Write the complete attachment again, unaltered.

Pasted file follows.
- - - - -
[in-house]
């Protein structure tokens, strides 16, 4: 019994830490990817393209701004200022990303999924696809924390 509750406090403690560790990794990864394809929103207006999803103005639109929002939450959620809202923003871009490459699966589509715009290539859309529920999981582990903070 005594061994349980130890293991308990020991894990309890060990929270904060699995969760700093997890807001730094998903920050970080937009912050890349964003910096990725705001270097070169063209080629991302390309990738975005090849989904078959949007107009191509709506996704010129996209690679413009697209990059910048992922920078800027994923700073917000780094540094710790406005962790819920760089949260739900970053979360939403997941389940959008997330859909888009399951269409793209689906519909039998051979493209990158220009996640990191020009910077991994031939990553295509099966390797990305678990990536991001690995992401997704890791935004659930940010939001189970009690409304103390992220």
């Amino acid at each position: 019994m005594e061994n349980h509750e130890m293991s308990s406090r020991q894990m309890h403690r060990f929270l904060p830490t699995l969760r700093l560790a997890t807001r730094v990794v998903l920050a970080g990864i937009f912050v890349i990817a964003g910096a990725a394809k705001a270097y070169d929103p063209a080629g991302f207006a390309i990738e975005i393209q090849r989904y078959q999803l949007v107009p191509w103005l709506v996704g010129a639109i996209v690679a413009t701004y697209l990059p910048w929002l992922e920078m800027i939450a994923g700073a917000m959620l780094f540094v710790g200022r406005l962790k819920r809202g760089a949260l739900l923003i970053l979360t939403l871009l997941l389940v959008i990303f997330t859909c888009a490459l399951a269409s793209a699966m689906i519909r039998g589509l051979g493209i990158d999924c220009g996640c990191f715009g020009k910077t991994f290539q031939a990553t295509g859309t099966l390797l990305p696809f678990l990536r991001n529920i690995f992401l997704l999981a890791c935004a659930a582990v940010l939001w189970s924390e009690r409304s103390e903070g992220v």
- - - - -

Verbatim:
[in-house]
């Protein structure tokens, strides 16, 4: 019994830490990817393209701004200022990303999924696809924390 509750406090403690560790990794990864394809929103207006999803103005639109929002939450959620809202923003871009490459699966589509715009290539859309529920999981582990903070 005594061994349980130890293991308990020991894990309890060990929270904060699995969760700093997890807001730094998903920050970080937009912050890349964003910096990725705001270097070169063209080629991302390309990738975005090849989904078959949007107009191509709506996704010129996209690679413009697209990059910048992922920078800027994923700073917000780094540094710790406005962790819920760089949260739900970053979360939403997941389940959008997330859909888009399951269409793209689906519909039998051979493209990158220009996640990191020009910077991994031939990553295509099966390797990305678990990536991001690995992401997704890791935004659930940010939001189970009690409304103390992220």
């Amino acid at each position: 019994m005594e061994n349980h509750e130890m293991s308990s406090r020991q894990m309890h403690r060990f929270l904060p830490t699995l969760r700093l560790a997890t807001r730094v990794v998903l920050a970080g990864i937009f912050v890349i990817a964003g910096a990725a394809k705001a270097y070169d929103p063209a080629g991302f207006a390309i990738e975005i393209q090849r989904y078959q999803l949007v107009p191509w103005l709506v996704g010129a639109i996209v690679a413009t701004y697209l990059p910048w929002l992922e920078m800027i939450a994923g700073a917000m959620l780094f540094v710790g200022r406005l962790k819920r809202g760089a949260l739900l923003i970053l979360t939403l871009l997941l389940v959008i990303f997330t859909c888009a490459l399951a269409s793209a699966m689906i519909r039998g589509l051979g493209i990158d999924c220009g996640c990191f715009g020009k910077t991994f290539q031939a990553t295509g859309t099966l390797l990305p696809f678990l990536r991001n529920i690995f992401l997704l999981a890791c935004a659930a582990v940010l939001w189970s924390e009690r409304s103390e903070g992220v």